6. The venues for LB01 captured the spirit of the city quite successfully, taking you through old Lahore and its historic architecture as well as its natural beauty with Lawrence Gardens. Can we expect a similar conversation with the city, its public spaces and its inhabitants with this iteration?
From the beginning, the mandate of the Lahore Biennale Foundation has been to bring art to public spaces, and to build artistic communities. Of course each edition of the biennale aims to engage with more of the city, its heritage sites as well as its lesser-known markers, its diverse publics, and to create bridges between the local and the global. With Lahore Biennale 02 you can also expect to see engagement with a number of sites, institutions we have not previously engaged with. In this sense Lahore itself may be considered a site at large.
7. What aspects of the local context do you aim to highlight/address/critique through this iteration?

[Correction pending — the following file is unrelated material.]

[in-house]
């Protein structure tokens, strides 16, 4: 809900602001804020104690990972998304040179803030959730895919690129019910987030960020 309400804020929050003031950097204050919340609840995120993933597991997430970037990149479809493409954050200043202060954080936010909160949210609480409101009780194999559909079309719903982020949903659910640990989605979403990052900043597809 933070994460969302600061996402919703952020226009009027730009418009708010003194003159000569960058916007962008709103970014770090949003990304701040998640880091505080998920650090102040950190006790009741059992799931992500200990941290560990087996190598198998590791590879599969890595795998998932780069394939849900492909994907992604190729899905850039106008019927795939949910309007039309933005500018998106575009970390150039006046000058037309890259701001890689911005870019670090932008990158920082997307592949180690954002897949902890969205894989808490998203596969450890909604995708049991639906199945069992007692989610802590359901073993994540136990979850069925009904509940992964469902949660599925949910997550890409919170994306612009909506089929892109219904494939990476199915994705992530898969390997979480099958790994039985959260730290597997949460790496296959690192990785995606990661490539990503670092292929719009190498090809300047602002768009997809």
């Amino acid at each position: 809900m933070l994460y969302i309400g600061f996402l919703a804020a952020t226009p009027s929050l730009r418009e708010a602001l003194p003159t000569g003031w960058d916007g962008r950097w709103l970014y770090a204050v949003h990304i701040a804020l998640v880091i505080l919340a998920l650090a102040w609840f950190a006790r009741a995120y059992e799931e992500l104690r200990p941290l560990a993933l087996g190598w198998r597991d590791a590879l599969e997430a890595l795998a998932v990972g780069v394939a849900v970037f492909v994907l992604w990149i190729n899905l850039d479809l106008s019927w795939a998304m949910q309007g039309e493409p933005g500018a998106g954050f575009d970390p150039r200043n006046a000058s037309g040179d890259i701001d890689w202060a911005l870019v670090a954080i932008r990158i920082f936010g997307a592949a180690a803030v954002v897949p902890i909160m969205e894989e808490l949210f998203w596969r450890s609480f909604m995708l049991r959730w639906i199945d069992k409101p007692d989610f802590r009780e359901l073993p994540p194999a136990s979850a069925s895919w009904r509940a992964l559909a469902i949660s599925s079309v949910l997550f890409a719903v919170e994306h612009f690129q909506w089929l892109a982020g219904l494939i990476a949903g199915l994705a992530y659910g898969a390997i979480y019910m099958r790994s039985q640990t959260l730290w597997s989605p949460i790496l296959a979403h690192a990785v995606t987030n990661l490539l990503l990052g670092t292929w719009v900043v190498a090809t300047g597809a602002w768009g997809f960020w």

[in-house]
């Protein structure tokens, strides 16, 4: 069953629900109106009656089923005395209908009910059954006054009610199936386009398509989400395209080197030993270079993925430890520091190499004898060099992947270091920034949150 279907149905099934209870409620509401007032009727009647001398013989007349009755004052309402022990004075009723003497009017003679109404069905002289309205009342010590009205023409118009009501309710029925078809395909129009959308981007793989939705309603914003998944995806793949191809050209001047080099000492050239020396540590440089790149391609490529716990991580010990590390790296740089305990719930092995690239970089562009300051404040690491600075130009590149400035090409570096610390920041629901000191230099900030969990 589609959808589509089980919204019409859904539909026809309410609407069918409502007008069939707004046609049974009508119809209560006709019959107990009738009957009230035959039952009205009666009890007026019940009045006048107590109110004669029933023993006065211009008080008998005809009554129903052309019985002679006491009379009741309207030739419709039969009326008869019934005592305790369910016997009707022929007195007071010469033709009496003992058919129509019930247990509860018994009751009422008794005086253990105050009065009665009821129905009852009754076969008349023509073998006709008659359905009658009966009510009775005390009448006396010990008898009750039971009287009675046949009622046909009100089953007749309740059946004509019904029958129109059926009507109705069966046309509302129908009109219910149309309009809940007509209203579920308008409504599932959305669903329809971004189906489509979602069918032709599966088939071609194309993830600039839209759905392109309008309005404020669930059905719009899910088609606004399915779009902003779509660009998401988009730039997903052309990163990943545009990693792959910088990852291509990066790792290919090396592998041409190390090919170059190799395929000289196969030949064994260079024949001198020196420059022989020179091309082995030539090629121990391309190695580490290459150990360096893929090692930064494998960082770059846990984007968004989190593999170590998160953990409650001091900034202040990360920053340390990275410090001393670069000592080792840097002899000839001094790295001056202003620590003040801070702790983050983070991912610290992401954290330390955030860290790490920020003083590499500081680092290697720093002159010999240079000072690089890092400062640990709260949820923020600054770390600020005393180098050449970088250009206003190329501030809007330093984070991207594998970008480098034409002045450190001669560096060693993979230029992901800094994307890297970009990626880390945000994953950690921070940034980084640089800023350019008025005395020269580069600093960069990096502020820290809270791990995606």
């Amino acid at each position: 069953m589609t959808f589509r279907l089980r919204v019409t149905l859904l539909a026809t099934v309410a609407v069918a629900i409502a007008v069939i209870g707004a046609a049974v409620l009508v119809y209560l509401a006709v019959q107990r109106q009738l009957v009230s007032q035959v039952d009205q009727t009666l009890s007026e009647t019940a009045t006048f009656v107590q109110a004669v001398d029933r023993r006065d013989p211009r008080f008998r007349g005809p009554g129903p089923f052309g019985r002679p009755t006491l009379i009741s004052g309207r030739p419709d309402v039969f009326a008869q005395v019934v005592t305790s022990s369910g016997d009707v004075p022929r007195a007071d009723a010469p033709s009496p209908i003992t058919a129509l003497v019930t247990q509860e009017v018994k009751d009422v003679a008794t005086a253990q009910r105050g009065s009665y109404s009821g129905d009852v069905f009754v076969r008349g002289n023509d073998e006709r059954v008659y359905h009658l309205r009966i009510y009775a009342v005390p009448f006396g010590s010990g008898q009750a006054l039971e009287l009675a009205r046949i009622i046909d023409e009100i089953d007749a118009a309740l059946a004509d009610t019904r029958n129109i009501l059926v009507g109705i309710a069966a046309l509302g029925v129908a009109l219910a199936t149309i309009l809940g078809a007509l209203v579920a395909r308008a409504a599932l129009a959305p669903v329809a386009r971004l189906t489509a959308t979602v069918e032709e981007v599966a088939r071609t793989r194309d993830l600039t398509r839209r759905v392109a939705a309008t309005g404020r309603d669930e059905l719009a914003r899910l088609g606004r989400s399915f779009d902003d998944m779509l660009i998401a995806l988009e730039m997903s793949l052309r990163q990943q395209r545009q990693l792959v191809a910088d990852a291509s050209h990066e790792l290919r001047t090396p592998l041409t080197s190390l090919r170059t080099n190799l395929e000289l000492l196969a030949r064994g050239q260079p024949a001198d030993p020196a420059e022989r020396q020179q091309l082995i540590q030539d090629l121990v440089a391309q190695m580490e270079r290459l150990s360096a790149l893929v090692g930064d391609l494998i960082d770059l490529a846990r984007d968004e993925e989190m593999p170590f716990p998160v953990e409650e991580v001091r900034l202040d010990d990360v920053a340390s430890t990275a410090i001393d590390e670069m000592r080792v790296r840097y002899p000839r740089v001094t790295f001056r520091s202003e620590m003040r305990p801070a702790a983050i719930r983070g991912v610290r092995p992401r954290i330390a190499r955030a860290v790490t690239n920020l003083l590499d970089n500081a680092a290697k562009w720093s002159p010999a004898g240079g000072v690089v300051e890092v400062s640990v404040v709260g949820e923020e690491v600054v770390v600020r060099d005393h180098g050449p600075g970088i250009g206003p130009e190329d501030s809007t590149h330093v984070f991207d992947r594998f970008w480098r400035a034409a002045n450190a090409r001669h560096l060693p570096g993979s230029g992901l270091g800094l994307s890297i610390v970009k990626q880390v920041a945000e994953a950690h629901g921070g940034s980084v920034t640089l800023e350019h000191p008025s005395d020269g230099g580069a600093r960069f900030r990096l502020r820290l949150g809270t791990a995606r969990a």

As I mentioned, this edition of the Lahore Biennale takes a keen interest in ecology and cosmology. Among the many projects that will feature, you can expect to see works that engage with the rich history of these phenomena in Lahore as a city. Punjab as a region, and indeed the wider frame of Lahore’s interaction and interconnection with its environs, and other parts of the world. Asia and the larger Muslim world feature particularly prominently, but there is also an attempt to forge dialogue with artist’s projects from Africa and Latin America. This embrace of plurality, diversity, and openness (particularly among regions of the Global South) could hopefully present a way of thinking and making that forges solidarity and generosity.